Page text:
There is a place and a manner for which you should always list your educational experience on a resume. Depending on what you have to offer in this regard, as well as what other career experience you have will determine how and where you should place these qualifications.
Though there are a number of formats that you can use for a resume, most all resume formats that are standard to the career world, will have the applicant list their educational experience first. When we say first, we mean the first piece of qualification information. So, prior to this, you would list your name and contact information, an objective if you choose to use one, and then would come the educational experience.
In some cases, however, you will see many applicants list their career history information first (the details of past positions), and you may wonder what the different is. The general rule of thumb is that you should list the type of experience (education or career history) that carries the most weight as solid experience first.
The kind of candidate that would probably insert education first in their qualification section of the resume would likely be a recent graduate or someone with minimal in the field experience-such as someone offering an entry level of career experience. Especially in the case of someone with minimal “real world” experience, the applicant should offer as much detail on their education as possible-as this is the bulk of what they have to offer an employer. What does this mean? List not only dates of enrollment and graduation, school name, degree obtained, and major studied; but also, list achievements you may have had in school, such as dean’s list, honor roll, and a GPA over 3.0. Moreover, include any relevant coursework or course titles that may apply, as well as minor fields of study to your education section. If you have activities or extracurricular events to add, make sure to apply these to a special “activities and achievements” section listed after your career experience section.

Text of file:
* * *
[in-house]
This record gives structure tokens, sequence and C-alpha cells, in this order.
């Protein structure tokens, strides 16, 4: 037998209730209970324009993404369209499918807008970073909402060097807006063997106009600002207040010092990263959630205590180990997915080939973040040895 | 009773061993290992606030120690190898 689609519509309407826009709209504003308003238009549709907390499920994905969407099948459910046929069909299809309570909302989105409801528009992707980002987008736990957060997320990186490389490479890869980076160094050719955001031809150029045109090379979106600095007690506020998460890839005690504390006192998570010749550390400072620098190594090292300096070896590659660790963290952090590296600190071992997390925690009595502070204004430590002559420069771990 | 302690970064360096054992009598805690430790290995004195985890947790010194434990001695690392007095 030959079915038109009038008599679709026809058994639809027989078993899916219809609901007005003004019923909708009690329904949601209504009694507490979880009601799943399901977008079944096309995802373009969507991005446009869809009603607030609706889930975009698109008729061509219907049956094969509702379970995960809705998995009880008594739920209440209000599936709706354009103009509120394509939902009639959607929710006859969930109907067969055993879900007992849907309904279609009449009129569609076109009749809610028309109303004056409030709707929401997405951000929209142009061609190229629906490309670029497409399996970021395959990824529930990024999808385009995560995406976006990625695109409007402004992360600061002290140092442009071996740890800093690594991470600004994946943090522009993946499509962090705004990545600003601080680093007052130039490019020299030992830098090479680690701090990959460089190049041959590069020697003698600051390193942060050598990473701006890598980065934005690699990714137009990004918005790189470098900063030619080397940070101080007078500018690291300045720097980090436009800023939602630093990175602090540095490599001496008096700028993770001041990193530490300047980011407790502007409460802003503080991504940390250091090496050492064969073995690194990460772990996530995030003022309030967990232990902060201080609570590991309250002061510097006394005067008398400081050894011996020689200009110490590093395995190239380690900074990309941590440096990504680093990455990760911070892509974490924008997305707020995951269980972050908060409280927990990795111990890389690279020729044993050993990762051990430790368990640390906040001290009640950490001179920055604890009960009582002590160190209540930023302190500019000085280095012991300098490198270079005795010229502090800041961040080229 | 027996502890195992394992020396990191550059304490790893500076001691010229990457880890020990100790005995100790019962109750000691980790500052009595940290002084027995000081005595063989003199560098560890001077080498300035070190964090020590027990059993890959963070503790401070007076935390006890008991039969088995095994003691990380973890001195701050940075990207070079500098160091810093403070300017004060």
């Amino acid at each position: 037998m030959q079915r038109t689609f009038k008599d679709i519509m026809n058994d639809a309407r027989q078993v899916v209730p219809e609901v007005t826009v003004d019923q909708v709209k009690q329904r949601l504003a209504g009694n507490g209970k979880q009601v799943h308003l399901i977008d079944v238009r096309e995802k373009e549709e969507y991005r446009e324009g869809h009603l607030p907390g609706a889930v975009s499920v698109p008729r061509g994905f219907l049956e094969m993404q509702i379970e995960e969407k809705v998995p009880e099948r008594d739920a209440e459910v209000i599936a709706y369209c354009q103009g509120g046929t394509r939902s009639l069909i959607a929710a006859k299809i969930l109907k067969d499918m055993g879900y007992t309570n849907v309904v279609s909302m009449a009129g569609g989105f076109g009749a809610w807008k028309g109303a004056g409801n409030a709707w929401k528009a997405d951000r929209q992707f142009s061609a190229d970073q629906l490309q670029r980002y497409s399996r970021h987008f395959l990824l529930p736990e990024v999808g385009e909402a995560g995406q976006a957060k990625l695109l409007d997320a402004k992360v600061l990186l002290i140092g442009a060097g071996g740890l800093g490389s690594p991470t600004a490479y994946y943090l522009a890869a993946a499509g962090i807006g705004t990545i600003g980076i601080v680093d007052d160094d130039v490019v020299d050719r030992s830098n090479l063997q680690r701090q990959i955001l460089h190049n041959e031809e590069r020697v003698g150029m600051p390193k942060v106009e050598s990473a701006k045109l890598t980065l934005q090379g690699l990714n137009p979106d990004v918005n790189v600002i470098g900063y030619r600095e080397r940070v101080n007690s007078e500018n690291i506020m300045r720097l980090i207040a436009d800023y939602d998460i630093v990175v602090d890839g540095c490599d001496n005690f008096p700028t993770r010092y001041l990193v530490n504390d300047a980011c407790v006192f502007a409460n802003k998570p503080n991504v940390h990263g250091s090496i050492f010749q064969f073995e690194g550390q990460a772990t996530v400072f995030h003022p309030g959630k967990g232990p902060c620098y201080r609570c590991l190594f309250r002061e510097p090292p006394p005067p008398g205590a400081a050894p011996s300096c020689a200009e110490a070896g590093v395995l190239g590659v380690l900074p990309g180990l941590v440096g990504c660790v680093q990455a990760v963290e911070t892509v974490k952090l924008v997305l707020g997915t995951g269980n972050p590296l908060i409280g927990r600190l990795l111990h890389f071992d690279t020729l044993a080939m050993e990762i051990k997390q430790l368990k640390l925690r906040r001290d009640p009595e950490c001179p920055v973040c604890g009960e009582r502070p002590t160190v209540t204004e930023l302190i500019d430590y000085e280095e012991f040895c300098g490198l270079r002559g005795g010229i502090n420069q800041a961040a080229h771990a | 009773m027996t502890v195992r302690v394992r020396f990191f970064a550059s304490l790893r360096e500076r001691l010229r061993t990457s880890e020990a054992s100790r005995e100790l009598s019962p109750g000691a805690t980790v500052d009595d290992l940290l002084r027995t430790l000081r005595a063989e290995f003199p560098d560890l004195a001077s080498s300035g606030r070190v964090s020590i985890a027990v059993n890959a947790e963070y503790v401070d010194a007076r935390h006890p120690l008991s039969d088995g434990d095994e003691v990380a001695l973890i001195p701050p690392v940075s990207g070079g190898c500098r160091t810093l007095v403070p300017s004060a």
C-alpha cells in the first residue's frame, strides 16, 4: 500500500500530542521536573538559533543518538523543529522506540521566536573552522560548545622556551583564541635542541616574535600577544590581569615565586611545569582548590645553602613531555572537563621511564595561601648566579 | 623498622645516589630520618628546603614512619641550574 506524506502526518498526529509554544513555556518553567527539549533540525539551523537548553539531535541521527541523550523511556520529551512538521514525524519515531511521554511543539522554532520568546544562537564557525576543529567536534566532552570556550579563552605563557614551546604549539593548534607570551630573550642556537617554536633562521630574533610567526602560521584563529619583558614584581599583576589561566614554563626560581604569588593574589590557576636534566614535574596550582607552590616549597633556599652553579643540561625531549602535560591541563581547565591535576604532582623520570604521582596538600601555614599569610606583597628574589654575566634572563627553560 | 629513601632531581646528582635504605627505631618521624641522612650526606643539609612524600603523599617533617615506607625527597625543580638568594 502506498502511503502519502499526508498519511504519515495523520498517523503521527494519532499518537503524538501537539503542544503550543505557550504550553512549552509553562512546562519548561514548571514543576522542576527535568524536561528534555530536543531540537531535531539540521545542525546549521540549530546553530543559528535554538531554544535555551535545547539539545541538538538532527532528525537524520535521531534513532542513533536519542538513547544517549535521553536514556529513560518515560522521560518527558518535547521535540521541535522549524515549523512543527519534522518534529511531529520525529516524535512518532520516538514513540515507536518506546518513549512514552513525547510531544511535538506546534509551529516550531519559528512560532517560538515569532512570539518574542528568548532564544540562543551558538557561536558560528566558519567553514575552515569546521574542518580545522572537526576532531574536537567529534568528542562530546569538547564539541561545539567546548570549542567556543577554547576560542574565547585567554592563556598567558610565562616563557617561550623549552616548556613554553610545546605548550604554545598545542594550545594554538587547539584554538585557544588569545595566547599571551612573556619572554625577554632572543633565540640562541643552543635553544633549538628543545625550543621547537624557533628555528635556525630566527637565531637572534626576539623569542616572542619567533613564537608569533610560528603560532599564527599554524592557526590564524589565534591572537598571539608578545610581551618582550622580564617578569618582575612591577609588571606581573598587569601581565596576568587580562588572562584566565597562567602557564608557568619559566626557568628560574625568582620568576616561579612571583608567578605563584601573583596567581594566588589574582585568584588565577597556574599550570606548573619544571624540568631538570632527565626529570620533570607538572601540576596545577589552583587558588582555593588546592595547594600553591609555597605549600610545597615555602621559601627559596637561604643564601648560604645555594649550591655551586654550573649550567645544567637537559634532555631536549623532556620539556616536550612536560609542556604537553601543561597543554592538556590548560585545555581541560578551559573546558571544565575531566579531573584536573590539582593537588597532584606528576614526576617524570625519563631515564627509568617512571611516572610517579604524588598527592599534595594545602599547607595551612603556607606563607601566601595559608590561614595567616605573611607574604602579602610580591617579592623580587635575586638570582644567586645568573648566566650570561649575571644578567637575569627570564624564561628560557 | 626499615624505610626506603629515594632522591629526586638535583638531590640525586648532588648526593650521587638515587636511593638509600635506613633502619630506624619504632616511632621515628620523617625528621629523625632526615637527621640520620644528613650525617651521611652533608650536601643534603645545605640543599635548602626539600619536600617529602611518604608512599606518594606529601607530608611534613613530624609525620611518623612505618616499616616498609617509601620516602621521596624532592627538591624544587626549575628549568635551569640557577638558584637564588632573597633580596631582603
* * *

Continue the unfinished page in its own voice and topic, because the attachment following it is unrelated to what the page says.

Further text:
On the other hand, if you have solid career experience with even just a couple of positions in your chosen field of study, you should list your education second on your resume-as it is a backdrop for your most valuable asset-your in-field career experience. This said, list all applicable ionformation i.e. name of school, location, degrees and/or accreditations achieved, and relevant coursework-but make sure to only include the most potent of information-as this aspect of your qualifications is secondary. Moreover, the general rule of thumb when listing your education on your resume is to only list high school information when there is no higher education to report; otherwise omit it, and then list educational experience from most recent. Here is a look at what your educational section should look like on your resume:
1999-2003 Stanford University; Stanford, CA
Bachelors of Art; English Major
Magna cum Laude; GPA 3.2